The Bible Says Christians are to Help Other Christians First
I’ve discussed (Link:) this topic before at the blog. The Bible instructs Christians that they are to first and foremost help other Christians, and specifically Christians in their church or local vicinity, before helping Non Christians in their communities, or helping Non-Christians in foreign nations, and seems to suggest even before spreading the Gospel to the unsaved in other nations (or not at the expense of).
One would not know these facts from watching most American Christian television or from visiting local American Christian churches, which almost always emphasize raising funds to send missionairies to unsaved pygmies in some other country, or the time spent saying how they feel so sorry for starving kids in Africa and India, or helping Thai or Eastern European girls get out of sex slavery, and so on.
As a matter of fact, as I type this message, preacher Jentezen Franklin is on TV right now with two people on his program talking about how they want to raise more money to send more food to hungry people in Haiti.
I’ve nothing against American Christians helping foreign Non-Christians or American ones, but American Christians are so annoyingly lop-sized on this issue to the point they are neglecting their fellow suffering American Christians, and this is in direct conflict to what the Bible teaches.
I’ve also noticed that many middle class American Christians are so hypocritical and harsh when it comes to other American Christians. They will weep and sorrow for obvious “sob stories,” such as abused women in shelters, the homeless, or starving kids in Africa, but they tend to act very unsympathetic and even cold and judgmental towards their hurting fellow Christians who sit next to them weekly, such as lonely, stressed out, Christian divorced women, the Christian elderly people in their church who are sick or dying, etc.
You can imagine how delighted and surprised I was to hear tele-evangelist Perry Stone say on a recent broadcast of his show much of what I said above: he told Christians watching his show that it’s fine to help pagans in foreign nations, but that the Bible instructs Christians they are to help and aid other Christians in their family and church first and foremost. I wanted to cheer when I heard that.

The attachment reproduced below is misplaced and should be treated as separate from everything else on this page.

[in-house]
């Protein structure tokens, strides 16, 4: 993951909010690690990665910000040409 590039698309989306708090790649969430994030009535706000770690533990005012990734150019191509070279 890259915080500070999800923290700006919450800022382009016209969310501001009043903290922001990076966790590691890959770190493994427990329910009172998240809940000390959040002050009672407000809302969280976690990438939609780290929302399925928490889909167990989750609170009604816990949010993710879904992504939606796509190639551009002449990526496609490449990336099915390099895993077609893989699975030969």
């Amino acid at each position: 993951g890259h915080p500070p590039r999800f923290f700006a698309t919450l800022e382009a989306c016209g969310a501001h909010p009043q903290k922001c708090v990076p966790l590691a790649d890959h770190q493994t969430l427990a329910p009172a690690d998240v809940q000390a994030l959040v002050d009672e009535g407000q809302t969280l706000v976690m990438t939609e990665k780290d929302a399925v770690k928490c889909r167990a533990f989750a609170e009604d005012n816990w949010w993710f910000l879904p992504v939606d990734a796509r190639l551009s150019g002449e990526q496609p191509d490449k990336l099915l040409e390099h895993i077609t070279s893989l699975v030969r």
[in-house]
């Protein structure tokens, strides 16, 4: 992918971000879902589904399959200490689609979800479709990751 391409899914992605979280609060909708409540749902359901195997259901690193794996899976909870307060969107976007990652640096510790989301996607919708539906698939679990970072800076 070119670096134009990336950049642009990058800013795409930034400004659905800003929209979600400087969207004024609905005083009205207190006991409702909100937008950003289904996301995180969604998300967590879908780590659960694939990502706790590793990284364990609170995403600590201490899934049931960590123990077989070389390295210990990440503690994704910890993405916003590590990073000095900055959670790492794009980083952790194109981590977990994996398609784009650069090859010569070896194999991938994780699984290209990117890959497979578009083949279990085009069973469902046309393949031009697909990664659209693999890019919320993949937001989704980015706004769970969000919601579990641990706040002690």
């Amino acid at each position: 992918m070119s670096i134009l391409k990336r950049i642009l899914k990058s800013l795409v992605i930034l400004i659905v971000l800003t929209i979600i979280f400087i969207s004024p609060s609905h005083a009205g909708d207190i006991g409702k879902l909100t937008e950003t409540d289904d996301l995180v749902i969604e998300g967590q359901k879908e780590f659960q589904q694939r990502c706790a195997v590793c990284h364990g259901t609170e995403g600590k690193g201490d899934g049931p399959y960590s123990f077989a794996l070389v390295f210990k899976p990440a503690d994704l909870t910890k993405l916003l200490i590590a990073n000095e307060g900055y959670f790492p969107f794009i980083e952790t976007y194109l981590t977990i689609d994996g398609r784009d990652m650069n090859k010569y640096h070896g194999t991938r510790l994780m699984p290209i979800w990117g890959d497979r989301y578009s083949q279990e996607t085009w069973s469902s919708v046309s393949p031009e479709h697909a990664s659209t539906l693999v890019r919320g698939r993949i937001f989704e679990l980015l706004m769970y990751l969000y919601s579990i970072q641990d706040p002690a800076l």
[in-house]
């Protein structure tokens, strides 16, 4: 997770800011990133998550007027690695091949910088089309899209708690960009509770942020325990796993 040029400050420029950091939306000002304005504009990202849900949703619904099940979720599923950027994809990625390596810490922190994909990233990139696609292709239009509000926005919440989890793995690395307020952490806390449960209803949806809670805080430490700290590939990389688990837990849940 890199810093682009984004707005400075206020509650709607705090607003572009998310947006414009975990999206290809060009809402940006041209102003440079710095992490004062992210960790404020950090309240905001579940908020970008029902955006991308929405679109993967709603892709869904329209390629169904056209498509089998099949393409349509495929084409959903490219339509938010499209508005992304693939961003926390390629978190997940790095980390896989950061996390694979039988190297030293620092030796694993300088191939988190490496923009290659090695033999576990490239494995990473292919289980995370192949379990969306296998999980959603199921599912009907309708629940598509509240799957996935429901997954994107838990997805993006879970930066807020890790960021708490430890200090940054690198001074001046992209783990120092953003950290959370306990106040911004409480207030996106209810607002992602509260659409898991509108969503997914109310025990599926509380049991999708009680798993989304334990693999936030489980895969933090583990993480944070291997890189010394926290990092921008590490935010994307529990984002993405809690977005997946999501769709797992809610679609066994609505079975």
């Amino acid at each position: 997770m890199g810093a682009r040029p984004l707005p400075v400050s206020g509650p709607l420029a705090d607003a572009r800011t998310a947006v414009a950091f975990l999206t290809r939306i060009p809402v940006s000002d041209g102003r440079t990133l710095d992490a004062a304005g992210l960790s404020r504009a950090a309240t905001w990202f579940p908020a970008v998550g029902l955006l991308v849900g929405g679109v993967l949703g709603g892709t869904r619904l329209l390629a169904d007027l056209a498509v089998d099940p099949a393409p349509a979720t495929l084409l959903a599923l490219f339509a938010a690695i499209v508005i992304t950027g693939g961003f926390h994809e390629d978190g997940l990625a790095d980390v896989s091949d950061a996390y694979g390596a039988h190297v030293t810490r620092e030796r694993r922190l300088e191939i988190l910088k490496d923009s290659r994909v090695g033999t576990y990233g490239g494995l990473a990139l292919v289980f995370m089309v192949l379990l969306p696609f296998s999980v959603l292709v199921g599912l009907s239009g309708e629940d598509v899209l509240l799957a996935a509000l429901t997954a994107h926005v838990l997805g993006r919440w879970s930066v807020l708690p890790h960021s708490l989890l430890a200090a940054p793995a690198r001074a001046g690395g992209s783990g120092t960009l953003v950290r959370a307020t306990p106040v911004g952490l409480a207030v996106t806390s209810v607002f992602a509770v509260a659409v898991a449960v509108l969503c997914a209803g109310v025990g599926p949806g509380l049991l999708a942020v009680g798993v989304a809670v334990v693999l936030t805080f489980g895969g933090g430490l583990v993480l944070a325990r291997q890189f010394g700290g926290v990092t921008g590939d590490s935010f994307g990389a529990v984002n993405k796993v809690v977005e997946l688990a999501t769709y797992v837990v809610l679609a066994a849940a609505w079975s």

That instance on Stone’s show last week is one of the ONLY times I’ve heard another Christian speak up and mention this. The rest of Christiendom is obsessed with helping or yakking about starving Africans, human sex trafficking, or the homeless – anyone but the suffering Christian in their family or in their church.
I’ve attached the tags “insensitive” and “hypocritical” to this post because I have personally seen in local churches I’ve been to Christians who cry and beat their chests over the poverty, war, etc., of foreign nations, the unsaved homeless, and such, but these same people turn right around five minutes later and tell suffering Christian sister “Betty Sue” or Christian brother “Fred Smith” that they should just suck up and deal with the death of their spouse on their own, or stop feeling sorry for themselves over the loss of a job, or that they should stop feeling sorry for themselves because they’ve been diagnosed with cancer, and they should remember that starving Africans “have it worse than they do.”
I have seen, with my own eyes at local churches, and in Christian forums and blogs on the internet, Christians who are very dismissive of other Christians’ problems.
Sometimes these types of insensitive Christians do this by saying things like, “You don’t have life AS BAD as homeless people or starving kids in Africa, so stop your crying. Count your blessings.” And these people are oblivious to how mean, damaging, and hypocritical those sorts of attitudes are.
(I do think there might be a tiny percentage of people who need to hear such comments, but I don’t think most do. I had one friend who would frequently cry and complain over things like her cell phone battery dying, or her video game unit breaking – she would get upset over things most of us would agree are truly trivial, so she is probably one of the few people who needs to realize there are other people with issues far more troubling than hers.)
It’s deeply appalling and infuriating to me that a Christian can weep and have compassion for people they don’t even know (such as homeless people in shelters or starving African kids) but have about zero compassion for the man or woman who sits next to them each week at church.
I’m also mystified by it. How can you have a compassionate heart for people you don’t even know, like orphans in India, but have none for suffering Christians who attend your church?
I have personally been on the receiving end of this sort of thing by other Christians.
When I told a few Christians at a local church about a few very painful ordeals I was undergoing, including with the death of someone in my family, they basically handed me platitudes, and they told me since I don’t have life “as bad” as homeless people, I should shut up about it and be grateful for my life as it is. I have a strong feeling if the shoe was on the other foot, these people would not appreciate me giving them a taste of their own medicine and diminishing their hurts and problems.